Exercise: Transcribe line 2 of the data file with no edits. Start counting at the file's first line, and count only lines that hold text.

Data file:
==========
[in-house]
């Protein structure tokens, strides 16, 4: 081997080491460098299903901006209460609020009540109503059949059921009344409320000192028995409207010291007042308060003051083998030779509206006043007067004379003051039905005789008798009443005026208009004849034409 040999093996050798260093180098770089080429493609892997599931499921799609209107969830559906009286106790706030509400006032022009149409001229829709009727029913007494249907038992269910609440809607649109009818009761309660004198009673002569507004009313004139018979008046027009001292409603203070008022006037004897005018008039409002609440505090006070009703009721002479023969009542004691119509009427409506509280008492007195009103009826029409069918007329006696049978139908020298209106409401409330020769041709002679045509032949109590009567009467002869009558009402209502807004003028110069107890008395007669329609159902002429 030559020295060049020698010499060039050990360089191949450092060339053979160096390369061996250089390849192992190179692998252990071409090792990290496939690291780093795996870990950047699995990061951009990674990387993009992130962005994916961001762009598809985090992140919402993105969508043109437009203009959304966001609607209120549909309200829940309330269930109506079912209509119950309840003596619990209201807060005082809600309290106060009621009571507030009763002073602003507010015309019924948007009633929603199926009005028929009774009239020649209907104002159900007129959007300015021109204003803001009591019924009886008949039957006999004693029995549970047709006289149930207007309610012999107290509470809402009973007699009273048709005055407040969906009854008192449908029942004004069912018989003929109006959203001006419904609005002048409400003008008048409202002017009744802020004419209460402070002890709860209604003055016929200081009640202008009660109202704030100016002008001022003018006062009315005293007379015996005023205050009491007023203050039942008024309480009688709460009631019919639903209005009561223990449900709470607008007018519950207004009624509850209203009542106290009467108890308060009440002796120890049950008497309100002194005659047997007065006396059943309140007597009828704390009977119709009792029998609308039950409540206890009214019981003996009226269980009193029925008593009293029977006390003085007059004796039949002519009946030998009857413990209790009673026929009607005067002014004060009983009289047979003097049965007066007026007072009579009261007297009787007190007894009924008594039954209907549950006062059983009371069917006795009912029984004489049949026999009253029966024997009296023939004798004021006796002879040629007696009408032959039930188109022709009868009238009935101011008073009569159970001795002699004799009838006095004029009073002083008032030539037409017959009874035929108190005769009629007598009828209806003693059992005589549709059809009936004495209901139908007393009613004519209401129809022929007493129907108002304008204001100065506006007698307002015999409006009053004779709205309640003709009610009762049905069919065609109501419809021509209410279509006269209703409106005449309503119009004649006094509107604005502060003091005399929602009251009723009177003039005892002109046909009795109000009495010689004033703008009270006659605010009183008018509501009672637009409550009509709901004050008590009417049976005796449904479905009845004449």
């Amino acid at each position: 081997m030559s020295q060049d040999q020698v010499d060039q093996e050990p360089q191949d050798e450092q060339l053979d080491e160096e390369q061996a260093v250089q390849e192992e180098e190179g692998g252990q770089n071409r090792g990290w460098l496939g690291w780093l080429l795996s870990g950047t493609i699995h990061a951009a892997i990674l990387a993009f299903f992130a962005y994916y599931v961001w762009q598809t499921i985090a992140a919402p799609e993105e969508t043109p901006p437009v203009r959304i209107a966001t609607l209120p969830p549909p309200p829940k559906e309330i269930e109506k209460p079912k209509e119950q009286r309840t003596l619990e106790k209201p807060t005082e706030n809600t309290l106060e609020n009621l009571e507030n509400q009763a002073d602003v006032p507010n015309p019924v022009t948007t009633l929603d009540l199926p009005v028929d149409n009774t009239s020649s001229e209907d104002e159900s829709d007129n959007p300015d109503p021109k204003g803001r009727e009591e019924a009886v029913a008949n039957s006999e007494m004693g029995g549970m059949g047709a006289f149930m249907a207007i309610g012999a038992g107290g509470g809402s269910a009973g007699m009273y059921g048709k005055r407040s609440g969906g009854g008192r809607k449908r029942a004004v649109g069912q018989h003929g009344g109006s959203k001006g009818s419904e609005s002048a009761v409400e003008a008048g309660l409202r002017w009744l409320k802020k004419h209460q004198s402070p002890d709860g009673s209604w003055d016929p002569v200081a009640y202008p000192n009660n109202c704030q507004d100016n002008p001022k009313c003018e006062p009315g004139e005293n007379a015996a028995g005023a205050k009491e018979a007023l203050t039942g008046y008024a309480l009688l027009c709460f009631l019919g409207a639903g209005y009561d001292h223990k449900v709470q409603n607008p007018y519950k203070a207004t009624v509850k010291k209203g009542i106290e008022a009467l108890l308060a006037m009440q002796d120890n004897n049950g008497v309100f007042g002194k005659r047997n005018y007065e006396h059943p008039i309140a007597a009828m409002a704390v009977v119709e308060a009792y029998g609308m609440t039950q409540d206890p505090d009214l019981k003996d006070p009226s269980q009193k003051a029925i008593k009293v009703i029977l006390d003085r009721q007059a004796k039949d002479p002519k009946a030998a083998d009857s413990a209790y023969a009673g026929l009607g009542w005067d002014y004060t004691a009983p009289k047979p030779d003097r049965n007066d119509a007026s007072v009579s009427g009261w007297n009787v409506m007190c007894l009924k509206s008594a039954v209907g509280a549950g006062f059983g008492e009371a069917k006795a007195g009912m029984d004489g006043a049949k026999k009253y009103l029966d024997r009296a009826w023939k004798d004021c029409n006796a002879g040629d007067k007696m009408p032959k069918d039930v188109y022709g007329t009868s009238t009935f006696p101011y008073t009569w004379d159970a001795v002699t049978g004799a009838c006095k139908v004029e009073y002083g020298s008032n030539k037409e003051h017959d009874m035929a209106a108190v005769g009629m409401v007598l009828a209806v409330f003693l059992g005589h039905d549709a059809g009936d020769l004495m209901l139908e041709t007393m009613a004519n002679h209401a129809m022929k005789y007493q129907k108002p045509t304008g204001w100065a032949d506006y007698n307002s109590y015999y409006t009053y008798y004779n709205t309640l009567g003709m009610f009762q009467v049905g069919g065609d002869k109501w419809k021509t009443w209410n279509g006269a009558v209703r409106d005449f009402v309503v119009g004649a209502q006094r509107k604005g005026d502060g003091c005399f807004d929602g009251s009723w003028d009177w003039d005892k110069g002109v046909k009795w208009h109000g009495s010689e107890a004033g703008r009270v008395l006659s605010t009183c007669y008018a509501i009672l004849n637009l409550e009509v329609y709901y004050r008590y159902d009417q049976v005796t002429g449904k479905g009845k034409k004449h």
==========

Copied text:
């Protein structure tokens, strides 16, 4: 081997080491460098299903901006209460609020009540109503059949059921009344409320000192028995409207010291007042308060003051083998030779509206006043007067004379003051039905005789008798009443005026208009004849034409 040999093996050798260093180098770089080429493609892997599931499921799609209107969830559906009286106790706030509400006032022009149409001229829709009727029913007494249907038992269910609440809607649109009818009761309660004198009673002569507004009313004139018979008046027009001292409603203070008022006037004897005018008039409002609440505090006070009703009721002479023969009542004691119509009427409506509280008492007195009103009826029409069918007329006696049978139908020298209106409401409330020769041709002679045509032949109590009567009467002869009558009402209502807004003028110069107890008395007669329609159902002429 030559020295060049020698010499060039050990360089191949450092060339053979160096390369061996250089390849192992190179692998252990071409090792990290496939690291780093795996870990950047699995990061951009990674990387993009992130962005994916961001762009598809985090992140919402993105969508043109437009203009959304966001609607209120549909309200829940309330269930109506079912209509119950309840003596619990209201807060005082809600309290106060009621009571507030009763002073602003507010015309019924948007009633929603199926009005028929009774009239020649209907104002159900007129959007300015021109204003803001009591019924009886008949039957006999004693029995549970047709006289149930207007309610012999107290509470809402009973007699009273048709005055407040969906009854008192449908029942004004069912018989003929109006959203001006419904609005002048409400003008008048409202002017009744802020004419209460402070002890709860209604003055016929200081009640202008009660109202704030100016002008001022003018006062009315005293007379015996005023205050009491007023203050039942008024309480009688709460009631019919639903209005009561223990449900709470607008007018519950207004009624509850209203009542106290009467108890308060009440002796120890049950008497309100002194005659047997007065006396059943309140007597009828704390009977119709009792029998609308039950409540206890009214019981003996009226269980009193029925008593009293029977006390003085007059004796039949002519009946030998009857413990209790009673026929009607005067002014004060009983009289047979003097049965007066007026007072009579009261007297009787007190007894009924008594039954209907549950006062059983009371069917006795009912029984004489049949026999009253029966024997009296023939004798004021006796002879040629007696009408032959039930188109022709009868009238009935101011008073009569159970001795002699004799009838006095004029009073002083008032030539037409017959009874035929108190005769009629007598009828209806003693059992005589549709059809009936004495209901139908007393009613004519209401129809022929007493129907108002304008204001100065506006007698307002015999409006009053004779709205309640003709009610009762049905069919065609109501419809021509209410279509006269209703409106005449309503119009004649006094509107604005502060003091005399929602009251009723009177003039005892002109046909009795109000009495010689004033703008009270006659605010009183008018509501009672637009409550009509709901004050008590009417049976005796449904479905009845004449």